Chinese Communist Party’s centenary celebration was marked with much pomp as President Xi Jinping urged his compatriots to “smash” any attempts at independence from Taipei, calling for “reunification” with the island in an address marking the 100th anniversary of the ruling Communist Party.
Delivering an extensive speech from Beijing’s Tiananmen Square on Wednesday, Xi hailed China’s progress at home, such as rooting out “absolute poverty,” and warned foreign powers against attempts to “bully” or lecture China.
Speaking on the issue of Taiwan, which has become a bone of contention between Beijing and Washington, with the latter routinely sending warships into the sensitive waters of the Taiwan Strait, Xi called “the complete reunification of the motherland” one of the most pressing challenges Beijing faces.
“Solving the Taiwan question and realizing the complete reunification of the motherland are the unswerving historical tasks of the Chinese Communist Party and the common aspiration of all Chinese people.”
Xi Jinping also warned that foreign forces attempting to bully the nation will “get their heads bashed”, and hailed a “new world” created by its people as the ruling Communist Party marked the 100th anniversary of its founding.
“The Chinese people have never bullied, oppressed or enslaved the peoples of other countries, not in the past, not now and not in the future,” he said.
“At the same time, the Chinese people will never allow foreign forces to bully, oppress or enslave us,” he added. “Whoever nurses delusions of doing that will crack their heads and spill blood on the Great Wall of steel built from the flesh and blood of 1.4 billion Chinese people.”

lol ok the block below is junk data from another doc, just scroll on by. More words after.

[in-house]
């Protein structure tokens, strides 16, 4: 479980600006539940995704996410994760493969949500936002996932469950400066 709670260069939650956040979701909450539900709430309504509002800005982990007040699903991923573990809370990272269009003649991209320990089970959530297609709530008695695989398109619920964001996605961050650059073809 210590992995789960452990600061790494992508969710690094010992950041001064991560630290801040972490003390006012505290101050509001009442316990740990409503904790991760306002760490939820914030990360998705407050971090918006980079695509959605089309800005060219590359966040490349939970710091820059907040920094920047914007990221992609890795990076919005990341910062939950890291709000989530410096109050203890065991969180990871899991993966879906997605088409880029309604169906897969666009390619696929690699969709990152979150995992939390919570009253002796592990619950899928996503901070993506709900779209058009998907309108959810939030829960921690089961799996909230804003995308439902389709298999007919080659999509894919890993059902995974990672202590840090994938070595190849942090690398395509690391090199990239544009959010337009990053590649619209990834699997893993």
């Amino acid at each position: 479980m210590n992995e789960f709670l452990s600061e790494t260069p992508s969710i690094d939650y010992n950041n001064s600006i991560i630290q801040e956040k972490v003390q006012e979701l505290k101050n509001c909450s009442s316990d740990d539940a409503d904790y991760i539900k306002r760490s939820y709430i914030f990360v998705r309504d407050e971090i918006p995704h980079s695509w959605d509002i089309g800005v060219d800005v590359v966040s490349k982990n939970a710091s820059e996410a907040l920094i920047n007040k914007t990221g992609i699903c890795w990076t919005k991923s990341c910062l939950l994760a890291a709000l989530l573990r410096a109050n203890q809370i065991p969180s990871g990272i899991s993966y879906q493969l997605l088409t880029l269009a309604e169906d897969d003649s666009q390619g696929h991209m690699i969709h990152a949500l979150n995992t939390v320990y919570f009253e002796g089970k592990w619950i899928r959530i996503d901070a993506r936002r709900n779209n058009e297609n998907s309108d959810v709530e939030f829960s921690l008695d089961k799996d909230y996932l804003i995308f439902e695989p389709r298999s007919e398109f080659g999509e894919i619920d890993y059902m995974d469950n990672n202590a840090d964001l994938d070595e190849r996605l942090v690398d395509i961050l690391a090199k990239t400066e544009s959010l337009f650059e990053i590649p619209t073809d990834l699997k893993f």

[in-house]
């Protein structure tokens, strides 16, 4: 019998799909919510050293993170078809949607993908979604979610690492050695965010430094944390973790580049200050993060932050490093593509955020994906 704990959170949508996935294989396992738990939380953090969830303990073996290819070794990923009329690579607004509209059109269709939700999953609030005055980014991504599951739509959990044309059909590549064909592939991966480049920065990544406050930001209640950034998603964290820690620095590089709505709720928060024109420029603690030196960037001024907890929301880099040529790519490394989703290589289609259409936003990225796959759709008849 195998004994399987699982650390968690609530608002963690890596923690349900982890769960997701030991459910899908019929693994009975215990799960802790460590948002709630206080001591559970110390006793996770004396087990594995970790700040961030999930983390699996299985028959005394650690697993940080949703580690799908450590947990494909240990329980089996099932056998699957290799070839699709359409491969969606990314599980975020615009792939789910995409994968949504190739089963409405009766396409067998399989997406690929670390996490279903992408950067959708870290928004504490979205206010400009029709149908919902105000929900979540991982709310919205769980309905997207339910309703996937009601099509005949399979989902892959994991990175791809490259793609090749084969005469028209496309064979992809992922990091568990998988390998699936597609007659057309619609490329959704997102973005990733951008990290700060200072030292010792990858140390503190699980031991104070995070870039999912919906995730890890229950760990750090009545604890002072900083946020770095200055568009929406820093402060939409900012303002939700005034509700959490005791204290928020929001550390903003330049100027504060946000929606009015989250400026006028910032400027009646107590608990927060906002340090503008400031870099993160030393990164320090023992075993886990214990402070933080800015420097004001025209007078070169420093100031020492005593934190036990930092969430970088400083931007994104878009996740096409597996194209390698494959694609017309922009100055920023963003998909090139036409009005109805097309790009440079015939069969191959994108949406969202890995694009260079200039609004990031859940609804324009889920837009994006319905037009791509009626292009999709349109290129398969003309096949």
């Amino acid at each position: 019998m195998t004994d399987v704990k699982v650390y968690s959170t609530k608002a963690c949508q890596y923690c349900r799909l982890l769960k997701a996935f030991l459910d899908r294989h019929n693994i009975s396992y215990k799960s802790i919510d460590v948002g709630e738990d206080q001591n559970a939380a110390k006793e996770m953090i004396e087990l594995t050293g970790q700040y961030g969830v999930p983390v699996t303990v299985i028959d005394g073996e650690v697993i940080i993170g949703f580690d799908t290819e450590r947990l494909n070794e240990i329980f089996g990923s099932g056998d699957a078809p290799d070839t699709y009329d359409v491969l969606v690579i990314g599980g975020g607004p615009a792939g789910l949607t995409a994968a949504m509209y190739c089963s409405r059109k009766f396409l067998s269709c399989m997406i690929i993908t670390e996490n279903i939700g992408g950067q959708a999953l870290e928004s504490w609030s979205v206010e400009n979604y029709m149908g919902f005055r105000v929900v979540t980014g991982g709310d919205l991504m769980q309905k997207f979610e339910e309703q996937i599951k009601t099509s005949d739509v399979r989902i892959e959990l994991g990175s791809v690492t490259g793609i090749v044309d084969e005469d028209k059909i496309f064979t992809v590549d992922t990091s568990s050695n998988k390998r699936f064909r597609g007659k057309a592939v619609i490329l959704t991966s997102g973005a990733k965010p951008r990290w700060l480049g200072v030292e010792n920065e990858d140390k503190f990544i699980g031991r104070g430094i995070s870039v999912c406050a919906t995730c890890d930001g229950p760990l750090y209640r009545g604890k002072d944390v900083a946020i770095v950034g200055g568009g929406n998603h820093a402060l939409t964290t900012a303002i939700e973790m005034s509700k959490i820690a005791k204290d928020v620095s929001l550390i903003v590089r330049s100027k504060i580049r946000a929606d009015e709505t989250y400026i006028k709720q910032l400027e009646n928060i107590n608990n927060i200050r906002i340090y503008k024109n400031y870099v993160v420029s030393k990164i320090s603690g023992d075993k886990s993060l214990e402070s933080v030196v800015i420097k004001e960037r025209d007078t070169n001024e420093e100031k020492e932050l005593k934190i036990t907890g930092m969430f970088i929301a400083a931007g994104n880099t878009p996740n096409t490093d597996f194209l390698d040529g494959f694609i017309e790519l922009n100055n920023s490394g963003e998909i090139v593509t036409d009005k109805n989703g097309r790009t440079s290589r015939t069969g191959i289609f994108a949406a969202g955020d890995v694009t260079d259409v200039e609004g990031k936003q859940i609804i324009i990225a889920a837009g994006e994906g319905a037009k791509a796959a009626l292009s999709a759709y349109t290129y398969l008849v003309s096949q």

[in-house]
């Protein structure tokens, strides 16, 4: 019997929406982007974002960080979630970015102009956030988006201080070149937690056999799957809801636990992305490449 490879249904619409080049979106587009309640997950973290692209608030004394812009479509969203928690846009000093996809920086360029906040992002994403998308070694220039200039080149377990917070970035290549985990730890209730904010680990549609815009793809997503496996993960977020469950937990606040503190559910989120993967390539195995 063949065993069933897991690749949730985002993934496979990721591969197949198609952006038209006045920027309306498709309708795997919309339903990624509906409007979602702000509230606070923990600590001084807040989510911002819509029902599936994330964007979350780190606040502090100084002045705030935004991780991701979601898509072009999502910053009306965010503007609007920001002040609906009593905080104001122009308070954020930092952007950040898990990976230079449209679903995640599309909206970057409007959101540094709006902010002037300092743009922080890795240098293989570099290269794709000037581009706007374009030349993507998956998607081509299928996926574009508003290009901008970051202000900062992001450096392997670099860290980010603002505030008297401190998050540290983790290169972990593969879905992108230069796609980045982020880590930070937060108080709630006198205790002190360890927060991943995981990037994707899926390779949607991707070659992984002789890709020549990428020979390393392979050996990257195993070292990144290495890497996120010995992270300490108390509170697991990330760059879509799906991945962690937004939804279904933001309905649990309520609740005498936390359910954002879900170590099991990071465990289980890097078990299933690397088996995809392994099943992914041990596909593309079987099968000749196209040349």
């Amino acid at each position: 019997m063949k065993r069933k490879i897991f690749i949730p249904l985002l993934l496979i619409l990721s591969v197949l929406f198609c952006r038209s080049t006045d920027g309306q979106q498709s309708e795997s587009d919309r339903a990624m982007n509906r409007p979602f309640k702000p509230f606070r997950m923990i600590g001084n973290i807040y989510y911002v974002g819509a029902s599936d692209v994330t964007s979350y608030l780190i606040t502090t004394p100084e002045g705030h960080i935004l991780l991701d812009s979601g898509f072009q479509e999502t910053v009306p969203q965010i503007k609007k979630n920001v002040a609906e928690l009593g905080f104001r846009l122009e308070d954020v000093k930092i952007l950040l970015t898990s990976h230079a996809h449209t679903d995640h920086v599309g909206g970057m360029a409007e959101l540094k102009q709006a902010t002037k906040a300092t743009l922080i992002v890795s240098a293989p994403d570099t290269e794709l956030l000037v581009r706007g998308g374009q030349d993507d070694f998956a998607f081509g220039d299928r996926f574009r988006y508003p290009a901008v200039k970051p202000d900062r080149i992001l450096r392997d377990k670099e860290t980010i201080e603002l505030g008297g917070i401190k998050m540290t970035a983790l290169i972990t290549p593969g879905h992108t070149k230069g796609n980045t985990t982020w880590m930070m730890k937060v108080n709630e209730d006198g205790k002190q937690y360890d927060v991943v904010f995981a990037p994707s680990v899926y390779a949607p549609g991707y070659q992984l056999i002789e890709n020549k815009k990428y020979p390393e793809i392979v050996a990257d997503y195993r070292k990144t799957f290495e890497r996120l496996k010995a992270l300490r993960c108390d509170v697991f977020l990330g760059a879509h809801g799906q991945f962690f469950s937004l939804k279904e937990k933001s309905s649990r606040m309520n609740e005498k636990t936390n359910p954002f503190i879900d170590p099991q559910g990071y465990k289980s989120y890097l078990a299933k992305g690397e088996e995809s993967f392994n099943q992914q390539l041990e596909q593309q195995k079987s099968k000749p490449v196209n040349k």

Mr. Xi’s warning brought rousing shouts and applause from tens of thousands of people on Tiananmen Square.
The Chinese leader warned third parties not to “underestimate” the ability of the Chinese people to protect the nation’s sovereignty and territorial integrity, however, he stressed that Beijing looks forward to a “peaceful” reunification with the self-governing island of Taiwan, which Beijing considers to be an integral part of the country.
In response, Taiwan’s Mainland Affairs Council asked Beijing “to respect Taiwan’s persistence in the development of cross-strait relations and to abandon the imposed political framework and military intimidation.”
The US, though it has not formally recognized Taiwan, has not hidden its apparent support for Taipei’s independence, inflaming the already strained relations with Beijing by regular shows of force in the Strait.
According to RT, under the Joe Biden administration, Washington has stepped up its diplomatic contacts with the island, drawing anger from Beijing. In April, an unofficial delegation of US diplomats visited Taiwan to send a “personal signal” from Biden.
President Joe Biden, like his predecessor Donald Trump, has been tough on China.
Last month, Washington rallied the G7 members to issue a communiqué critical of China, which also sounded the alarm over the situation in the South China Sea, prompting Beijing to fire back at the “clique,” RT reports.
Taipei, shortly afterward, accused Beijing of sending 28 military jets to the island in what was reported to be the largest flyover to date.
Beijing vowed to respond to any attempt at “collusion” with Taiwan aimed at undermining the “status quo.”
The centenary celebration opened with a 100-gun salute as the thousands of attendees shouted: “Listen to the party, be grateful to the party, and follow the party. Let the party rest assured, I’m with the strong country!”
Xi Jinping, 68, since becoming general secretary of the Communist Party in late 2012, has made it increasingly clear that he sees himself as a transformative leader — in the footsteps of Mao and Deng — guiding China into a new era of global strength and rejuvenated one-party rule.
According to the Times, by many measures he is already the most powerful leader since Deng or even Mao, and presides over an economy and a military much stronger than in their times.
NEWS/PHOTO SOURCE: World News Agencies | Reuters